Yaron Lapid

Yaron-Lapid2.jpg

Position: Senior Lecturer and Course Leader - Foundation Art & Design
Email: LapidY@regents.ac.uk
Faculty: Humanities, Arts & Social Sciences

Professional Biography

Yaron Lapid is a photographer, filmmaker and artist, whose work explores social side effects and behaviours of images-making.

His work is seen internationally, in venues such as The Whitechapel Gallery, The Boston Underground Film Festival and Photoworks Magazine, and is held in collections such as The Irish Museum of Modern Art and The Shpilman Institute of Photography.

He has taught visual strategies and image-making to a variety of students in different contexts, including Anthropology PhD students, filmmakers and teenagers on the autistic spectrum.

His film credits as an editor include editing for Al Jazeera, BBC and various drama and documentary pieces.

As a lecturer and tutor, he has developed curriculum across a wide range of courses, including Film, Photography, Journalism, Advertisement, Graphic design and Media & Communication.

Qualifications

  • Post Graduate Certificate Academic Practice, University of West London, 2016    
  • MFA Fine Art, Goldsmiths University of London, 2007
  • BFA (Hons) Photography and Moving-Images, Bezalel Academy of Art & Design, Jerusalem, 2003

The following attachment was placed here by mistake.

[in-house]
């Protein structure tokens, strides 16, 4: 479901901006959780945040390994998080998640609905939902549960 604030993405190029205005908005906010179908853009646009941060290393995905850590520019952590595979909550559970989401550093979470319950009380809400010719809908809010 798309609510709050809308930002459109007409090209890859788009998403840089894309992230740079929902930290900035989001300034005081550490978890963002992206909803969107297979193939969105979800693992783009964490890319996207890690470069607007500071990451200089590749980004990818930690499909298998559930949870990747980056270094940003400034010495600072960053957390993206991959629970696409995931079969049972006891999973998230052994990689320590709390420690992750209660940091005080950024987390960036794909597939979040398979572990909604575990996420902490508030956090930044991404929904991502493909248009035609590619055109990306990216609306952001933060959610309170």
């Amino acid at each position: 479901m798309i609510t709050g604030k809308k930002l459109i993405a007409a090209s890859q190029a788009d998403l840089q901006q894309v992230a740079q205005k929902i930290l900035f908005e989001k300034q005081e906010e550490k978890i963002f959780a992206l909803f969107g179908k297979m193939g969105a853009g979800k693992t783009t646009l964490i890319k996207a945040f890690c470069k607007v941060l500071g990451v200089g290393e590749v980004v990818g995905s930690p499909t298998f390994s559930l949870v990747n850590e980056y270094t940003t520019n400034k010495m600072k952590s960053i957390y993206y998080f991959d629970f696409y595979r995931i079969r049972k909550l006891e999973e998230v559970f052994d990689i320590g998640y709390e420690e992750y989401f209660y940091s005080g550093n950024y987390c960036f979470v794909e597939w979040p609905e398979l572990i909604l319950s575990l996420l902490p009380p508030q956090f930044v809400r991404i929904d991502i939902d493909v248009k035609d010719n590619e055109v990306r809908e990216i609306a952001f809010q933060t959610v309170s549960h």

Relevant Past Employment

  • 2014 – 2018 Lecturer in Images, Moving-images and Media, London School of Film, Media & Design, University of West London
  • 2010 – 2014 Lecturer in Film Editing, London Film Academy
  • 2009 Lecturer in Film, UCL (Anthropology)
  • 2007 Lecturer Film & Media, Kingston University 
  • 2005 – 2006 Lecturer in Film, Goldsmiths University of London (Anthropology)

Professional Affiliation(s)/Accreditation

  • Fellow of Higher Education Academy
  • Associate Research Fellow, Dep. of Anthropology, Goldsmiths University of London, 2014

Research Interests

Lapid’s interests are the image and its contemporary forms, as well as its utilisation and economy. Most recently, he is examining the effects of various forms of disruption to imagery, narrative and visual communication, as means to highlight unaware performative elements of daily behaviours.

Last updated: 06 August 2018